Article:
The University of South Australia (UniSA)

Australia

In 2016, the University of South Australia (UniSA) celebrates its 25th birthday. We are a young university, continuing to set the pace for world-class research and solutions for a changing world. As Australia’s University of Enterprise, the spirit of enterprise runs through everything we do.

Our research is inspired by challenges and opportunities, partnered with end-users and communities, and underpinned by excellence. We work collaboratively with our partners right from the conception of a research idea, allowing our research directions to be shaped by their opportunities and challenges.

UniSA’s strong commitment to cutting-edge research and engagement with industry has been well recognised, with 97 per cent of our research rated at or above world-class standard (Excellence for Research in Australia 2015). This is an impressive result for a young university, and we are proud of our achievements.

Our research culture is vibrant, outward facing and responsive. We pride ourselves on our capacity to create interdisciplinary teams that can tackle significant real-world challenges, and our researchers strive to make a difference outside the world of academe.

We are globally connected and engaged, helping solve the problems of industry and the professions. Our teaching is industry-informed, our research inventive and adventurous, and focused on creating impact. Through our research, we create knowledge that is central to global economic and social prosperity.

University of South Australia retains sole responsibility for content © 2016 University of South Australia.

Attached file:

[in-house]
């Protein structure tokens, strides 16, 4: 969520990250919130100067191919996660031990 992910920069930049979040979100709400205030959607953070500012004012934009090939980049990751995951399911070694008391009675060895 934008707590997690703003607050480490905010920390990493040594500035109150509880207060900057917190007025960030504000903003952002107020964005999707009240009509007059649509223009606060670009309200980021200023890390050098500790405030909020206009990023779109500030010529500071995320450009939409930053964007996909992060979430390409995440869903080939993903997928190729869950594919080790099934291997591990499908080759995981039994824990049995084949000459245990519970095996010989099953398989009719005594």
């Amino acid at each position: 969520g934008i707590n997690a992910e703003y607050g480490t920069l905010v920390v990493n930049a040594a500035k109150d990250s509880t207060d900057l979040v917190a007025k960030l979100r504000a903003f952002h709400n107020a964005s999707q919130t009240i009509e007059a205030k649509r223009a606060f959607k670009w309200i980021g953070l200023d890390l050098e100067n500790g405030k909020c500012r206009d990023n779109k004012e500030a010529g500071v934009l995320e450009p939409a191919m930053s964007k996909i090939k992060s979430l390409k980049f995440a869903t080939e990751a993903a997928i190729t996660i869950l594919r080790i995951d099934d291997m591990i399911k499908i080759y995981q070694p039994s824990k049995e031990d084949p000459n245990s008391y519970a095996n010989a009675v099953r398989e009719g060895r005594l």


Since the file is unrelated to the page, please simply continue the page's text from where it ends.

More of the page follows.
1 February 2016 - 31 January 2017

Region: Global
Subject/journal group: All

The table to the right includes counts of all research outputs for The University of South Australia (UniSA) published between 1 February 2016 - 31 January 2017 which are tracked by the Nature Index.

Hover over the donut graph to view the WFC output for each subject. Below, the same research outputs are grouped by subject. Click on the subject to drill-down into a list of articles organized by journal, and then by title.

Note: Articles may be assigned to more than one subject area.

AC FC WFC
25 2.04 2.04

Outputs by subject (WFC)

Subject AC FC WFC
Physical Sciences 5 0.47 0.47
Chemistry 7 0.83 0.83
Life Sciences 14 0.88 0.88
Earth & Environmental Sciences 1 0.01 0.01

Highlight of the month: The University of South Australia (UniSA)

Predicting plot twists

© BlackJack3D/E+/Getty

© BlackJack3D/E+/Getty

The brain ‘listens’ to different kinds of story content through different neural pathways by separating speech into ‘what’ and ‘when’ components.

A team of neuroscientists at the University of South Australia in Adelaide and the University of Marburg in Germany scanned the brains of 22 German-speaking subjects as they lay inside a magnetic resonance imaging machine and listened to different stories that tested neural responses. The researchers found that the back part of the brain’s auditory system responded to time-related information — such as when a character reappears in a story — with weaker brain responses for anticipated story details, than surprising ones. The front part handled content-related information.

The finding, published in the Journal of Neuroscience , is the first to show this kind of split language processing extends to the rich discourses, narratives and texts that comprise our normal use of language.

  1. Journal of Neuroscience 36, 12180–12191 (2016). doi: 10.1523/JNEUROSCI.4100-15.2016

View the article on the Nature Index

1 February 2016 - 31 January 2017

International vs. domestic collaboration by WFC

  • 44.06% Domestic
  • 55.94% International

Note: Hover over the graph to view the percentage of collaboration.

Note: Collaboration is determined by the weighted fractional count (WFC), which is listed in parentheses.

Affiliated joint institutions and consortia

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